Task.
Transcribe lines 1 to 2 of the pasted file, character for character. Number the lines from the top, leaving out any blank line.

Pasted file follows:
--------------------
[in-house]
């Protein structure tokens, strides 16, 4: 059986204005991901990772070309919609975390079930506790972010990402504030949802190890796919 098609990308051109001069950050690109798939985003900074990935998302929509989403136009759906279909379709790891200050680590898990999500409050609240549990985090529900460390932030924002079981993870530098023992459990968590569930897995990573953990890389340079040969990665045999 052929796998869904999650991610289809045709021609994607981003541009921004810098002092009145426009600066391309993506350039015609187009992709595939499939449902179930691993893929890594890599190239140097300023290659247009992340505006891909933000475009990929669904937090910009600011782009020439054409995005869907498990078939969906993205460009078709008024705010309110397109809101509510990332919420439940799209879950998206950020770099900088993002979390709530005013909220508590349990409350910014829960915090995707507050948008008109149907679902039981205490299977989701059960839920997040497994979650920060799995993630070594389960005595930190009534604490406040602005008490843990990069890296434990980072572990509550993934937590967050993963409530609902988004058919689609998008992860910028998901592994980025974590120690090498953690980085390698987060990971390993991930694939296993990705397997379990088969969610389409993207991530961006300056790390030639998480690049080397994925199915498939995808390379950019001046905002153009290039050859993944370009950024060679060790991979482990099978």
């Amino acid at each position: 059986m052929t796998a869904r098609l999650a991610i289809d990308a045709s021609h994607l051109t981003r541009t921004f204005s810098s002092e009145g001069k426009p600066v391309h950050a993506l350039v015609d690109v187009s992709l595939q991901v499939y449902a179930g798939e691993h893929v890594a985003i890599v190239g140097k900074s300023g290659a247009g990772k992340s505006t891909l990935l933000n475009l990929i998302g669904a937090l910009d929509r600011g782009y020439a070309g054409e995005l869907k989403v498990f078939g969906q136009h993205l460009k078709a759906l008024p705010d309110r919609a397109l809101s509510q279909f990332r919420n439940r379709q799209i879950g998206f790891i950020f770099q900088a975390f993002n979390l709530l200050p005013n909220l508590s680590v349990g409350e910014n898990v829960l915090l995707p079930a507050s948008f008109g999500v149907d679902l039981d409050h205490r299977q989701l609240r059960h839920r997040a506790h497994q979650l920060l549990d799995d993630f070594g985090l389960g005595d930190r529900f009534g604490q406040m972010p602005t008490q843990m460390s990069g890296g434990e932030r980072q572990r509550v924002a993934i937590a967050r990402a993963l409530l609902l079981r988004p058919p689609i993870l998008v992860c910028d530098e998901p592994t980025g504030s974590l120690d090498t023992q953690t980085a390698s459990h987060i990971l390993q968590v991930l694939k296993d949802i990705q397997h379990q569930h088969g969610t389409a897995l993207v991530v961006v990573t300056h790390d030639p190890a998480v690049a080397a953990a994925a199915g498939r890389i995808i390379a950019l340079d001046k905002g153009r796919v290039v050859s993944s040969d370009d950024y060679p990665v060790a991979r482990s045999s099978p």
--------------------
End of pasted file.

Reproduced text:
[in-house]
């Protein structure tokens, strides 16, 4: 059986204005991901990772070309919609975390079930506790972010990402504030949802190890796919 098609990308051109001069950050690109798939985003900074990935998302929509989403136009759906279909379709790891200050680590898990999500409050609240549990985090529900460390932030924002079981993870530098023992459990968590569930897995990573953990890389340079040969990665045999 052929796998869904999650991610289809045709021609994607981003541009921004810098002092009145426009600066391309993506350039015609187009992709595939499939449902179930691993893929890594890599190239140097300023290659247009992340505006891909933000475009990929669904937090910009600011782009020439054409995005869907498990078939969906993205460009078709008024705010309110397109809101509510990332919420439940799209879950998206950020770099900088993002979390709530005013909220508590349990409350910014829960915090995707507050948008008109149907679902039981205490299977989701059960839920997040497994979650920060799995993630070594389960005595930190009534604490406040602005008490843990990069890296434990980072572990509550993934937590967050993963409530609902988004058919689609998008992860910028998901592994980025974590120690090498953690980085390698987060990971390993991930694939296993990705397997379990088969969610389409993207991530961006300056790390030639998480690049080397994925199915498939995808390379950019001046905002153009290039050859993944370009950024060679060790991979482990099978």